6 Ways to Master a New Language From Home
For a limited time, StackSocial is offering lifetime access to all of Babbel's online language courses for $159. Unlimited access normally costs $83 per year, so this deal costs less than you'd normally pay for two years.
For many, all this time spent at home has been the perfect opportunity to indulge a long-neglected hobby, or develop a new skill. If you fancy chatting to the locals the next time you’re able to travel abroad, these tips for learning a new language should come in handy.
Test Your Aptitude For Languages With a Starter Course
There are many different language courses on the market, so choosing one that best suits your learning style and needs is essential. Duolingo is free and a fun way for beginners to learn the basics, while users with some existing knowledge of the language can take a basic levelling test at the start to avoid duplicating what they already know. Duolingo works much like a game: you set the amount of time you can spare and do a bit each day, gradually building up your level of comprehension and vocabulary. As you reach goals, you earn Duolingo’s virtual currency, which you can spend to access more content. If you’ve opted to study French or Spanish, there are also podcasts available which will help with your listening skills.
Up Your Game With a Classic Course
Once you’re sure you can show the willpower required to commit to learning a language, it’s worth considering a traditional course with a provider such as Rosetta Stone or Babbel (get a discounted lifetime membership here). Rosetta Stone uses the immersion method, which means that instead of rote translations, you’ll find that words become patterns, patterns become sentences, and sentences ultimately become conversations. There’s an app, access to group tutorials and you’ll also get assistance with your accent.
Order a Magazine In Another Language
While reading an entire novel in a foreign language might be a bit ambitious, flicking through a magazine doesn’t have to be. Try the German edition of GQ, Latin American Vogue or Paris Match in French for your Kindle via the Amazon website, for instance. For a wider selection, go to a magazine publisher’s website and choose a digital subscription. Buy a year’s worth of German magazines such as Sport Bild or Lisa via the United Kiosk website, for example, or head to Unipresse for hundreds of French titles. Use your knowledge of the equivalent English-language versions to pick a magazine that’s in line with your level of understanding and interests.
Turn On the Subtitles
Next time you watch your favourite movie, why not watch it in a new language? One of the best ways to practice a language is to use it in situations you find fun. Watching foreign language television or movies with English subtitles enabled is one way of doing so. But don’t just pop it on and expect to have assimilated an entire script in 90 minutes. Instead, break it down into chunks and study the film segment by segment. Repeat those mini-movies until you feel like you’re getting somewhere; have a notebook on hand so that you can jot down any vocabulary that you especially want to remember. A similar way to achieve this is to find scripts online and that way you’ll be able to compare what you think you’ve heard with what’s written down in front of you.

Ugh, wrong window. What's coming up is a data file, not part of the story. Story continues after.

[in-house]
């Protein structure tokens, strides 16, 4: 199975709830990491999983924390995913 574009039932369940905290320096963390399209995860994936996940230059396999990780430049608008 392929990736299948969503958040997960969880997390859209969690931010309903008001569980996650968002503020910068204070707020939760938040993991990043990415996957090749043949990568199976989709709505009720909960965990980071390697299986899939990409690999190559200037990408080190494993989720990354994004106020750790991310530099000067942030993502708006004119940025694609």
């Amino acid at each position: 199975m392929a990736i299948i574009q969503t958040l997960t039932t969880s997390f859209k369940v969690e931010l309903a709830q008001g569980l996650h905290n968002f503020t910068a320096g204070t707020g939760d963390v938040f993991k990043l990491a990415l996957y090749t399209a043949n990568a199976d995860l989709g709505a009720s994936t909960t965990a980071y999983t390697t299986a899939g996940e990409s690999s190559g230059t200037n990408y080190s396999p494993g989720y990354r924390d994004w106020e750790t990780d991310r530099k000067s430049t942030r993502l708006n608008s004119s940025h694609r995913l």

Channel YouTube’s Video Resources
Similarly, YouTube has a wealth of content that you can easily tap into. Figure out what your chosen interest is in the language you’d like to learn, whether that’s fashion, sports, beauty, travel or anything else. Use that topic as a keyword to search for vloggers that might have posted suitable content. Alternatively, search for roundups in the press such as this list of Russian YouTubers featured in a Moscow Times article. You’ll be able to pick up vocabulary and pronunciation tips just by watching, but if you play the video on repeat, more will stick. You can even slow down the speed of the video using YouTube’s playback settings if it’s all a bit too much for your present level of fluency.
Enjoy a Bit of Karaoke
If you enjoy listening to music, it too can be a fun way of learning a language. Listen to songs to pick up phrases, and when you feel confident, sing along karaoke-style. You might like the idea of streaming your favourite music, or instead seek out videos online that you can watch. If you live with others, it might be a good idea to wear headphones if you plan to play songs over and over again, and wait for them to leave the house if you’re prone to singing out of tune.
Photo by Flamingo Images
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